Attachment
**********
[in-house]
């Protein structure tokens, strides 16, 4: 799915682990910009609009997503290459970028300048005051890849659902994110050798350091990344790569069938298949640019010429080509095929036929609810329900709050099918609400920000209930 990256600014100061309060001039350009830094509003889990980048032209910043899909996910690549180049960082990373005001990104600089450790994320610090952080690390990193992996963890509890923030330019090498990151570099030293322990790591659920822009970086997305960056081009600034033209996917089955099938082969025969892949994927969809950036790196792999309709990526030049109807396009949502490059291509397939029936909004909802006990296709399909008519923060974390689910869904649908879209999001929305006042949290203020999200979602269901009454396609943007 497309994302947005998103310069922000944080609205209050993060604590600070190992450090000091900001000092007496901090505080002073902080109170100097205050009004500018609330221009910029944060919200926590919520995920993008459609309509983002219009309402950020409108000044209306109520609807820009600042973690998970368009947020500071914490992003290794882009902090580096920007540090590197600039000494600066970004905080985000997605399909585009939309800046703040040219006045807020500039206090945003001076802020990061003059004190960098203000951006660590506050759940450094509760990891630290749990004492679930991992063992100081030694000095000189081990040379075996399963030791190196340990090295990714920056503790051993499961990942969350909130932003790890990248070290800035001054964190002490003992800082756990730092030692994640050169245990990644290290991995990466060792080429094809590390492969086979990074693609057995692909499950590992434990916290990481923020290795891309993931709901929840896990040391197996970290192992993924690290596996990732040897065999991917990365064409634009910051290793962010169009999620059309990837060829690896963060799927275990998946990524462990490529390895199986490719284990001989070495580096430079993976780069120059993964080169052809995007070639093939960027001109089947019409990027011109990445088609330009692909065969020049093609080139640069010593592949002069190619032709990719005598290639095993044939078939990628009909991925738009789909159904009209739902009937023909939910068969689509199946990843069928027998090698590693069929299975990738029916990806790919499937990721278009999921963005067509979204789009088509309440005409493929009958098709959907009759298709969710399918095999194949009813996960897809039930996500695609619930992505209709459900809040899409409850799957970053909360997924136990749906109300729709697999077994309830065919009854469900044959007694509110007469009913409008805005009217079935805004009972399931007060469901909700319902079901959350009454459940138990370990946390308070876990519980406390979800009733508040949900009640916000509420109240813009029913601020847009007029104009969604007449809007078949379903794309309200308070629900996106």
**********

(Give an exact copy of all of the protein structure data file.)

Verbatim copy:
[in-house]
């Protein structure tokens, strides 16, 4: 799915682990910009609009997503290459970028300048005051890849659902994110050798350091990344790569069938298949640019010429080509095929036929609810329900709050099918609400920000209930 990256600014100061309060001039350009830094509003889990980048032209910043899909996910690549180049960082990373005001990104600089450790994320610090952080690390990193992996963890509890923030330019090498990151570099030293322990790591659920822009970086997305960056081009600034033209996917089955099938082969025969892949994927969809950036790196792999309709990526030049109807396009949502490059291509397939029936909004909802006990296709399909008519923060974390689910869904649908879209999001929305006042949290203020999200979602269901009454396609943007 497309994302947005998103310069922000944080609205209050993060604590600070190992450090000091900001000092007496901090505080002073902080109170100097205050009004500018609330221009910029944060919200926590919520995920993008459609309509983002219009309402950020409108000044209306109520609807820009600042973690998970368009947020500071914490992003290794882009902090580096920007540090590197600039000494600066970004905080985000997605399909585009939309800046703040040219006045807020500039206090945003001076802020990061003059004190960098203000951006660590506050759940450094509760990891630290749990004492679930991992063992100081030694000095000189081990040379075996399963030791190196340990090295990714920056503790051993499961990942969350909130932003790890990248070290800035001054964190002490003992800082756990730092030692994640050169245990990644290290991995990466060792080429094809590390492969086979990074693609057995692909499950590992434990916290990481923020290795891309993931709901929840896990040391197996970290192992993924690290596996990732040897065999991917990365064409634009910051290793962010169009999620059309990837060829690896963060799927275990998946990524462990490529390895199986490719284990001989070495580096430079993976780069120059993964080169052809995007070639093939960027001109089947019409990027011109990445088609330009692909065969020049093609080139640069010593592949002069190619032709990719005598290639095993044939078939990628009909991925738009789909159904009209739902009937023909939910068969689509199946990843069928027998090698590693069929299975990738029916990806790919499937990721278009999921963005067509979204789009088509309440005409493929009958098709959907009759298709969710399918095999194949009813996960897809039930996500695609619930992505209709459900809040899409409850799957970053909360997924136990749906109300729709697999077994309830065919009854469900044959007694509110007469009913409008805005009217079935805004009972399931007060469901909700319902079901959350009454459940138990370990946390308070876990519980406390979800009733508040949900009640916000509420109240813009029913601020847009007029104009969604007449809007078949379903794309309200308070629900996106």